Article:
The particular site that told me that I got a $1000 PayPal gift card was by RewardZone USA. Here’s what it said about getting the $1000 PayPal gift card:

To earn Rewards, you must be a U.S. resident, 18 years of age or older, provide accurate registration information, complete required survey questions, view optional offers AND COMPLETE DEALS THAT USUALLY REQUIRE PAID PARTICIPATION OR PAID SUBSCRIPTION.  Further details below:
→ Tier 1 Rewards (with a value of $100 or less): Must complete 4 Deals.
→ Tier 2 Rewards (with a value greater than $100): Must complete 10 Deals.

  • To earn the applicable Reward, you must complete the required number of Deals within 20 days of completing the first Deal.
  • Rewards are limited to:  one Reward per household (which is defined as persons living at the same address) (a) within any 12-month period for Tier 1 Rewards; and (b) within any 24-month period for Tier 2 Rewards.
  • We may substitute a gift card of equal or greater value for another gift card or other merchandise.
  • See Representative Deal Chart for a brief description of most Deals, the initial and ongoing commitment and how to cancel.


So, do you get your $1000 PayPal gift card after doing all the rewards? Not according to these people – Complaintsboard.com, Trustpilot.com. These are complaints about Flash Rewards and related rewards sites. Looks like people’s time is wasted and they get nothing in the end.

PayPal $1000 gift card spin.


A real gift card offer would state the conditions and chances of winning. It would have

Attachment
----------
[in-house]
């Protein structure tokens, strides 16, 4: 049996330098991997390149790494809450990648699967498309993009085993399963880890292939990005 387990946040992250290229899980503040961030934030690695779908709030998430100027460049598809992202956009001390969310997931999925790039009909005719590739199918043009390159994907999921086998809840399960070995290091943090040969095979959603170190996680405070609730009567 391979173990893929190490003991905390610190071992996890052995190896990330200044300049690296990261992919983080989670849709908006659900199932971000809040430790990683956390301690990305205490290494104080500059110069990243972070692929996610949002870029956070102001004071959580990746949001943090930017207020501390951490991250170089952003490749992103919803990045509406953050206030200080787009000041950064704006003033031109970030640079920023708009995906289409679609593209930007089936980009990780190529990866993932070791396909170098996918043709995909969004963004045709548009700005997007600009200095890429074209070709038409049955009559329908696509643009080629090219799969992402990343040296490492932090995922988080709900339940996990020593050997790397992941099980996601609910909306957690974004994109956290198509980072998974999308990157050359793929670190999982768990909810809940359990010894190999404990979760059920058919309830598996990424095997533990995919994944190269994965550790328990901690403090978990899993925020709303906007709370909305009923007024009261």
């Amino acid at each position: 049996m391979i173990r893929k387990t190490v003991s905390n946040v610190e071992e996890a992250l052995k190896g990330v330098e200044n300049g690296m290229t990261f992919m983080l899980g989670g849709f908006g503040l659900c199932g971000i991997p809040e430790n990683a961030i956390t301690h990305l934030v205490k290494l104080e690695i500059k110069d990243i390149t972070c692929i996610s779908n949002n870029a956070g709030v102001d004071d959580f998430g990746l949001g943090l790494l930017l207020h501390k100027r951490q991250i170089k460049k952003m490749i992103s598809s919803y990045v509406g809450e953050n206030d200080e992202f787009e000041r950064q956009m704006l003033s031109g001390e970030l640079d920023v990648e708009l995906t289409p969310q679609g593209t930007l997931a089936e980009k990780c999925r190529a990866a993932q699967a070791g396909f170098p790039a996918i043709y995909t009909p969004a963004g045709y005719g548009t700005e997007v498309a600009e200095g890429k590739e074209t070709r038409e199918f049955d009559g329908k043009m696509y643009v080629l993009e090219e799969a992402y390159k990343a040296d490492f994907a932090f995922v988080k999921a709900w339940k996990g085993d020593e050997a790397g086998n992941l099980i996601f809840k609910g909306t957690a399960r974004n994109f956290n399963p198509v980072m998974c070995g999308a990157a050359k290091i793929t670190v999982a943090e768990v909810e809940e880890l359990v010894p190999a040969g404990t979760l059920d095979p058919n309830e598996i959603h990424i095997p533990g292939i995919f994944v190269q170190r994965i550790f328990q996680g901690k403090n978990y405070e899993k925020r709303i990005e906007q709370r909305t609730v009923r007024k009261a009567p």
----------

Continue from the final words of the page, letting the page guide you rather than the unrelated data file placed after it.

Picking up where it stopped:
The dishonesty, the fake Facebook reviews, and the overwhelmingly negative real reviews are why I’m comfortable saying that the $1000 PayPal gift card prize is a scam.

This scam format is years old. All that’s happening is that the promise of a $1000 PayPal gift card is being used to get more people to sign up for a bad rewards site. The site makes more money the more users it has and the more data it collects.

Maybe there is a $1000 PayPal gift card somewhere out there. But don’t bet on being lucky. The $1000 PayPal gift card offer is no better than a lottery ticket.

How to deal with the $1000 PayPal gift card scam

How to avoid scams

Avoid sites that look too good to be true. If you’re promised a prize, don’t fall for it. Just close the page. It’ll save you time, money, and it’ll protect your personal information.

Do not reveal your personal information to unknown sites. Don’t use anything but a fake or empty prepaid credit card. Be protective of your personal information. If it falls into the wrong hands, it can be abused.

Sites like those offering the $1000 PayPal gift card often use pop-ups and redirects to advertise. You can use an ad blocker (many of them are free) to block some of these advertisements. Check your computer for adware manually or with antivirus programs like Combo Cleaner for macOS and Spyhunter for Windows.

What to do after falling for a scam

I do not recommend persisting with reward sites, especially if they don’t have good reviews. You’ll just waste your time.

If your credit card is being charged, then get out of unwanted subscriptions and ask for your data to be deleted. If you can’t stop your money from being charged, call your bank and ask for advice.

If you’re getting unwanted phonecalls and robocalls, follow the advice on this FCC page – Fcc.gov.